1130 

63.1 

.4962 

180 



1432 

72.8 

.4180 

176 


8/52 

1134 

65.9 

.4926 

190 



1430 

73.7 

.4148 

194 


9/52 

1130 

66.0 

.4849 

231 



1434 

81.1 

.4031 

194 









i 


l/'J. 


. 

■. ■ 




.a; 



, . -j o^' 1 i 

m 

. !g \bX 

i’ 1 






> • • . 

:• - ..n 

■ » x-.o -C'-f- " 

srH\vs; 

.,■} 


, ■. . 


'a 

Xb -vvA: 


S • ■ -■ . 

! : 

* S. 'A'Si. 1 

...t'..- \Oc» 



■'» . V- . 

. ' .y^iX 


• >V.- . 

jjGlA 

, - r '> ■ " 

. . 1 -L' -S 


'.v.- 



r:. 1 

Xo\t 

.L 0 . 

J.. ^ ' . 


ii « V V ' A'.' .“i 


1'• j. ■ 

•. .. 'S 1 - . 


G.S: , 

Ov. \^:i 


■S'... ^ . 

av;: 

■c.W \ cA-.I 


01^; 

■,:M - 



. \ M' 

v,.l ■• 

L X - 


"s' :■ \ 

■A 

X . .■■%■ ■> . ' , ^ .^^.i. • 


(/i.;. 

^ j . . 

, '' ' **'-1 ■ '■■■'" ■' ... ' 

■J-'f ' 

, , A''S'-r 

6 . OS' ' .''Si I 

XC.,-X 

."'ASaSS '■ . 

•SO:' ■ ■ ' 


• - • 

' 

i. . - 1 'A: c:aOX 


S' ■. . 

KilL 


1 

. ‘ A 

• ^ 

. -L ■ . 


• t ^ 

A., ■' u€^.i: 

ff 

-.A 

... 







...S' . iSOM 





.[I 




'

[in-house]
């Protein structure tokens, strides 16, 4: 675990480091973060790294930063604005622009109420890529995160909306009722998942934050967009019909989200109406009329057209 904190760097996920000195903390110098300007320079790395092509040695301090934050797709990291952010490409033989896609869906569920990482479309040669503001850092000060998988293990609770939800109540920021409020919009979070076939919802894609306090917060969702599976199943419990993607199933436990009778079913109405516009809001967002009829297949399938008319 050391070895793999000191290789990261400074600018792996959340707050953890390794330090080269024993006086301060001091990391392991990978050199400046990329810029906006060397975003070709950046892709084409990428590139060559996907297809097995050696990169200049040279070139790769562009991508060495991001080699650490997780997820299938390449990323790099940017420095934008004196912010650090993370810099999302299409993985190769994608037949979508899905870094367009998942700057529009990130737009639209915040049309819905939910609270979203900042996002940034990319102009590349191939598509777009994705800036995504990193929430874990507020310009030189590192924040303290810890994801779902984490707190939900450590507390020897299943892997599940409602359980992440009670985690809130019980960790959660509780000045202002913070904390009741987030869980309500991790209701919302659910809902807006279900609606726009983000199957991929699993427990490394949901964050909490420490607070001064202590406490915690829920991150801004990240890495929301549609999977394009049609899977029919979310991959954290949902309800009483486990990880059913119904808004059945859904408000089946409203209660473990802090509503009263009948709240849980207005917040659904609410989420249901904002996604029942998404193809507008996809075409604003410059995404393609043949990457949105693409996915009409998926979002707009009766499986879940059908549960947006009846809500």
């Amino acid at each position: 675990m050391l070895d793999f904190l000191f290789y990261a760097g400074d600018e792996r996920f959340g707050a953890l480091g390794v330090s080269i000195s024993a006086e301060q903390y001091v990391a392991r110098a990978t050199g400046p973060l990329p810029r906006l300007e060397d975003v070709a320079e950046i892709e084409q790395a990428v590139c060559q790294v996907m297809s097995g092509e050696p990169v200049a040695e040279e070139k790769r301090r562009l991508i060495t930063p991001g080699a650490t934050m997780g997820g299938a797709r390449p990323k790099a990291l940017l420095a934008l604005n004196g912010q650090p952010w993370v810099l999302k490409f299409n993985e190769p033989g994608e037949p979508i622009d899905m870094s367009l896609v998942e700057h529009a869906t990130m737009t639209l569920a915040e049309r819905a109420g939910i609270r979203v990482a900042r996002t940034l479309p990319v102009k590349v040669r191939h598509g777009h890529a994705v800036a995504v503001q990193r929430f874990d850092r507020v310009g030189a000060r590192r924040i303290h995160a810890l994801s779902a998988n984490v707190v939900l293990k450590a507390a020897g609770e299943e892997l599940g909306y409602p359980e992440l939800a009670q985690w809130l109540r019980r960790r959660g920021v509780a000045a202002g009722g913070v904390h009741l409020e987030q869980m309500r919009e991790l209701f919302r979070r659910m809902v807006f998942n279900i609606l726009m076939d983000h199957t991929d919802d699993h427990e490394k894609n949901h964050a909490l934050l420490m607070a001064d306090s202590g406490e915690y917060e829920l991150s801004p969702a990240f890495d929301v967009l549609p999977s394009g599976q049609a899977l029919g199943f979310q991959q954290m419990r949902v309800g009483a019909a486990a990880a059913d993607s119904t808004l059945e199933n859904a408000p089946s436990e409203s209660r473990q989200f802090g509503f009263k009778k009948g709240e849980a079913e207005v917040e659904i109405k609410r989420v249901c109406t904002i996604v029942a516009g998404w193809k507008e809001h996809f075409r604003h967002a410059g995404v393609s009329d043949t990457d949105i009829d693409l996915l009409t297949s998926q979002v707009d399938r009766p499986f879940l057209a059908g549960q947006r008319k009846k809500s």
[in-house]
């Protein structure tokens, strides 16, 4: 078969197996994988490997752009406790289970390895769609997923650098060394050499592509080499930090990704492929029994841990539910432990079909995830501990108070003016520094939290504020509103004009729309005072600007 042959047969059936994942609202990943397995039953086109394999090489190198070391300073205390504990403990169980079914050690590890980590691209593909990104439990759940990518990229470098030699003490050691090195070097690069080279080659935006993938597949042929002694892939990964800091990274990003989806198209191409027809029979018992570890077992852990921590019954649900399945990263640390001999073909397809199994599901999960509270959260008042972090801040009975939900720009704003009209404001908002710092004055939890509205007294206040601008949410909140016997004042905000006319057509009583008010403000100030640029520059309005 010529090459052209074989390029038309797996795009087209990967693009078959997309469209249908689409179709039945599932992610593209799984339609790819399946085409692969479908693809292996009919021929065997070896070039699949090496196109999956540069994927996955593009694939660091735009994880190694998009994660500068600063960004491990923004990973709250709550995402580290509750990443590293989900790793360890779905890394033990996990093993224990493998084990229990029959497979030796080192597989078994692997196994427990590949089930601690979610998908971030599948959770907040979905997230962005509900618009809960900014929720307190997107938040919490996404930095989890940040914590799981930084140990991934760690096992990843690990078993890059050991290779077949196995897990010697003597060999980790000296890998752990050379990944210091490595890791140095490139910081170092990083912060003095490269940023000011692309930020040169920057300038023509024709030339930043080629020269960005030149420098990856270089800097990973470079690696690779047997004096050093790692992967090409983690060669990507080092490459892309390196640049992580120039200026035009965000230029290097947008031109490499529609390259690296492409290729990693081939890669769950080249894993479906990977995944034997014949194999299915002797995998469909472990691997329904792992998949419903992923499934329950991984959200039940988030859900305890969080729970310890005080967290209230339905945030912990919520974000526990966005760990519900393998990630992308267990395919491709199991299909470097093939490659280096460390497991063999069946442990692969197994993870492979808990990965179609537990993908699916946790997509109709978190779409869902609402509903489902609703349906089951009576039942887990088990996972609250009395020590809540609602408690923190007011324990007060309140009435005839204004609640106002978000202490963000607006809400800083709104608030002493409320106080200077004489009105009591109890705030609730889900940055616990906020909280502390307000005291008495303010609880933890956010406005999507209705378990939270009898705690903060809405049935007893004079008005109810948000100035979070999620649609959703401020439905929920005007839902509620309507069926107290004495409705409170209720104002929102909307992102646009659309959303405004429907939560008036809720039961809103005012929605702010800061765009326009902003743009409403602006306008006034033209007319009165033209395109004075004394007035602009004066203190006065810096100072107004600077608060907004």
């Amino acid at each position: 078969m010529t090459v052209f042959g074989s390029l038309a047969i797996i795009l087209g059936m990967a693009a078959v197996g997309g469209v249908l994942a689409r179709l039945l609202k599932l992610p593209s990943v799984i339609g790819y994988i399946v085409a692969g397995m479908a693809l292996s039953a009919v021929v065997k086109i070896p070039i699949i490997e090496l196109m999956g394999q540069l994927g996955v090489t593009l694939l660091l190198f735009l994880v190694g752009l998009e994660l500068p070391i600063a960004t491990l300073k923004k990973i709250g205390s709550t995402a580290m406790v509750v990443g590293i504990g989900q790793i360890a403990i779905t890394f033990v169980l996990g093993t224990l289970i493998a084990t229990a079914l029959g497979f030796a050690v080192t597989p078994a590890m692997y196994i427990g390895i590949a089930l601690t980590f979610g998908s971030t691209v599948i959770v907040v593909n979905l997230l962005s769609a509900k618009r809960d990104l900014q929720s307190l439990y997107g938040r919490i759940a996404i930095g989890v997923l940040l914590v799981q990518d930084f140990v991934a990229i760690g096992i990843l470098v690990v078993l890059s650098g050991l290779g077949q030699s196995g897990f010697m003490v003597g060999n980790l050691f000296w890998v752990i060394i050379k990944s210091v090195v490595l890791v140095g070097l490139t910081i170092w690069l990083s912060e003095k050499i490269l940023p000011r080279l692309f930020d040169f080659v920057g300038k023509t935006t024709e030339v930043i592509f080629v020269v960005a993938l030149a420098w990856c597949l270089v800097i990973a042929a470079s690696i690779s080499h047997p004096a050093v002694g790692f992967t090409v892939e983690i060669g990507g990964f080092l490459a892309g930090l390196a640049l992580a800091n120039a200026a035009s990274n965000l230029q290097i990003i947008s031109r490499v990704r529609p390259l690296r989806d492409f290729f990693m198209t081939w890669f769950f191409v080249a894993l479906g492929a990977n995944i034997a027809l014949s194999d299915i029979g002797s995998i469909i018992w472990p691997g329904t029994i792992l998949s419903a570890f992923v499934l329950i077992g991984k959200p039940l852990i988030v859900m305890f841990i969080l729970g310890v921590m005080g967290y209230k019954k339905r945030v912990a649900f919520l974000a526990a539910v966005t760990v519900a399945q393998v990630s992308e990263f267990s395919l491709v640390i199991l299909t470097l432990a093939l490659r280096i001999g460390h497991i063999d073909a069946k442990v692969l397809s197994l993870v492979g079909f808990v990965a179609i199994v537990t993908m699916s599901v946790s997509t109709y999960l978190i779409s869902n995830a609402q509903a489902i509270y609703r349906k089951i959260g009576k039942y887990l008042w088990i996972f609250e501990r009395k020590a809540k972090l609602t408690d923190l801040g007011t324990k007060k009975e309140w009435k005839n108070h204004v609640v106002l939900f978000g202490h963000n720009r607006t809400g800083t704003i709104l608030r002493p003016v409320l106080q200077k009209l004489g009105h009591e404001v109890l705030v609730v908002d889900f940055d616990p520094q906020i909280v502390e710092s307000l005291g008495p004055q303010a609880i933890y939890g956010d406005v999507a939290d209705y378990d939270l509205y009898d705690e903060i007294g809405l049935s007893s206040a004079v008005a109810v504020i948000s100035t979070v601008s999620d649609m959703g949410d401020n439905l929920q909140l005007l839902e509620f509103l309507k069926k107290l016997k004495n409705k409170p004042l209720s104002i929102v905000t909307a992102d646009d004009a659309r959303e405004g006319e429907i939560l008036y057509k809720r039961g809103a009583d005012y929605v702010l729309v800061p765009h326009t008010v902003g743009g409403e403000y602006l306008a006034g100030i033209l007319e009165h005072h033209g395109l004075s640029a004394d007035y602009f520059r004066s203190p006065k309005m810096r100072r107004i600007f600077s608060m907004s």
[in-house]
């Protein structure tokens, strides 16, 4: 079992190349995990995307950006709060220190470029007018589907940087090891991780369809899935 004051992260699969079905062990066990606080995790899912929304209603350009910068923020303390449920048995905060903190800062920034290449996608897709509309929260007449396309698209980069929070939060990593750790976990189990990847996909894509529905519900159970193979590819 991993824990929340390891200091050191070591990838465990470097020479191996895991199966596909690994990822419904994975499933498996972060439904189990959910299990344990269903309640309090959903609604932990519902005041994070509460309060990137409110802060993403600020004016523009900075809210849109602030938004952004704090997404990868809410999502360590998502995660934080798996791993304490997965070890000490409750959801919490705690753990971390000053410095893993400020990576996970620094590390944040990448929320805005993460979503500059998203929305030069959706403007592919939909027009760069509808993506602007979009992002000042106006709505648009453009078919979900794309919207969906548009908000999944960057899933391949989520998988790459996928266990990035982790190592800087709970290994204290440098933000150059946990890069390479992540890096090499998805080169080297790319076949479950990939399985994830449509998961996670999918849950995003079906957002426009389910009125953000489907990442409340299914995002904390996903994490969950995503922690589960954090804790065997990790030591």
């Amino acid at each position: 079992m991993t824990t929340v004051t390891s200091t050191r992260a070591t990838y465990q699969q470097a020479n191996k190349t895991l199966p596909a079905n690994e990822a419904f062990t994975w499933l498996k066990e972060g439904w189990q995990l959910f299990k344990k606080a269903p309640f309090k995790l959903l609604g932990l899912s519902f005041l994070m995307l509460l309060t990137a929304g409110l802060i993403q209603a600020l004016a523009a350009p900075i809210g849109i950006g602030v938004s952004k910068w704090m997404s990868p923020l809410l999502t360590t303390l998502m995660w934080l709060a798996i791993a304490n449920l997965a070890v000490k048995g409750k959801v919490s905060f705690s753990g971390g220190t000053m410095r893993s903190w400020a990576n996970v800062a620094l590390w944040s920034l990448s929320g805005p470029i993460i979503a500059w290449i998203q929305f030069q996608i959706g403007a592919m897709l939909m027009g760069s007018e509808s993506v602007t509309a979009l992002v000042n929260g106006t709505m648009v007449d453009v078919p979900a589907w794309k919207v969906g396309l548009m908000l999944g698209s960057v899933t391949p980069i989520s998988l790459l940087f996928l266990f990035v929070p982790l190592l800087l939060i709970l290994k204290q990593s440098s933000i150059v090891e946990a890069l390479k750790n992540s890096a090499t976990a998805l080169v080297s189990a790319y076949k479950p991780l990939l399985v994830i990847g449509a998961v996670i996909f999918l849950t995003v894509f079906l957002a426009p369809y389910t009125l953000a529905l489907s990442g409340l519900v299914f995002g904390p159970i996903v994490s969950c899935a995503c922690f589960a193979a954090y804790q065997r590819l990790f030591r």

\ v cSX 





«. . ■■■0 v "_ f :: 


:• « 

<a> 


; . . -gXI. 










26 


DATE 

ilOTOTAIH 

STAIHDARD 

TIES 


^03 1 

s ! 

1 

I 

1 

i 

i 

CLO'OD 

Cos Z 

■^ac 

( 10"3 cm ) 

OCT 10/52 

1134 

70.7 



.4814 

204 


1429 

80.6 



.4037 

193 

11/52 

1116 

77.4 



.4648 

221 

12/52 

1450 

89.3 



.3927 

214 

14/52 

1126 

78.2 



.4544 

218 


1431 

91.6 



.3775 

212 

15/52 

1128 

50.3 

68.1 

L 

.4503 

208 


1436 

60.0 

66.2 

L 

.3645 

203 

16/52 

1200 

65,7 



.4236 

150 


1438 

80.7 



. 3555 

161 

17/52 

1144 

67.9 



.4464 

174 


1433 

78.3 



. 3568 

155 

18/52 

1120 

67.2 



.4288 

159 

19/52 

1121 

73.3 



.4241 

179 

20/52 

0954 

93,4 



. 3243 

176 


1131 

71.8 



.4245 

174 


1434 

87.3 



.3379 

168 

21/52 

1130 

70«3 



.4125 

161 


1434 

85.4 



.3324 

157 

§2/52 

1130 

72.8 



.4067 

167 


1436 

90.6 



.3238 

165 

23/52 

1125 

72.1 



.4044 

163 


1432 

88.0 



.3238 

158 





i 





DATE 

ji'-GUET AI :<A 
STEiE'DA'AD 
TIEE 


H’ 

c 

U CLOUD Cos Z 

a 

X. X„ X 

^ ^ ac 

( lO cm } 

OCT 

24/52 

1133 

72.7 


.4033 

165 



1448 

65.8 

59.7 

.3097 

1-2 


25/52 

1136 

82.1 


.3997 

196 



121S 

82.6 


.4092 

204 



1325 

89.3 


.3844 

209 



1414 

97.9 


.3362 

197 


26/52 

1125 

87.3 


.3884 

205 



1439 

112.9 


.2972 

205 


27/52 

1140 

87.1